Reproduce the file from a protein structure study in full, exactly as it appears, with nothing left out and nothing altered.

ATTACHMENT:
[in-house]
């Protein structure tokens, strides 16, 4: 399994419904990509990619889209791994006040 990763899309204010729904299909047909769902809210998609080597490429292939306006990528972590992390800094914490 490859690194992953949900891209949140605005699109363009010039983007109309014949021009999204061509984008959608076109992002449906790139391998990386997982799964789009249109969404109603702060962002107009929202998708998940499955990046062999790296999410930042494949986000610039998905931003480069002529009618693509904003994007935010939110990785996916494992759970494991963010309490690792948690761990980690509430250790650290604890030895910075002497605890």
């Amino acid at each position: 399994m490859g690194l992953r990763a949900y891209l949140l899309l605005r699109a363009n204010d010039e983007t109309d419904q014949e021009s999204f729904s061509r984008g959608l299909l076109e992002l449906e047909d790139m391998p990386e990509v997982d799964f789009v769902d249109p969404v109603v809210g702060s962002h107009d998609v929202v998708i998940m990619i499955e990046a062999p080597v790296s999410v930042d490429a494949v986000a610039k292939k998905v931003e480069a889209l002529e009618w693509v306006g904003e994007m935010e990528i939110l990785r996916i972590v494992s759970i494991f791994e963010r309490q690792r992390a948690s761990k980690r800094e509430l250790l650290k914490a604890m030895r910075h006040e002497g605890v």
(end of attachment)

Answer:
[in-house]
């Protein structure tokens, strides 16, 4: 399994419904990509990619889209791994006040 990763899309204010729904299909047909769902809210998609080597490429292939306006990528972590992390800094914490 490859690194992953949900891209949140605005699109363009010039983007109309014949021009999204061509984008959608076109992002449906790139391998990386997982799964789009249109969404109603702060962002107009929202998708998940499955990046062999790296999410930042494949986000610039998905931003480069002529009618693509904003994007935010939110990785996916494992759970494991963010309490690792948690761990980690509430250790650290604890030895910075002497605890």
């Amino acid at each position: 399994m490859g690194l992953r990763a949900y891209l949140l899309l605005r699109a363009n204010d010039e983007t109309d419904q014949e021009s999204f729904s061509r984008g959608l299909l076109e992002l449906e047909d790139m391998p990386e990509v997982d799964f789009v769902d249109p969404v109603v809210g702060s962002h107009d998609v929202v998708i998940m990619i499955e990046a062999p080597v790296s999410v930042d490429a494949v986000a610039k292939k998905v931003e480069a889209l002529e009618w693509v306006g904003e994007m935010e990528i939110l990785r996916i972590v494992s759970i494991f791994e963010r309490q690792r992390a948690s761990k980690r800094e509430l250790l650290k914490a604890m030895r910075h006040e002497g605890v």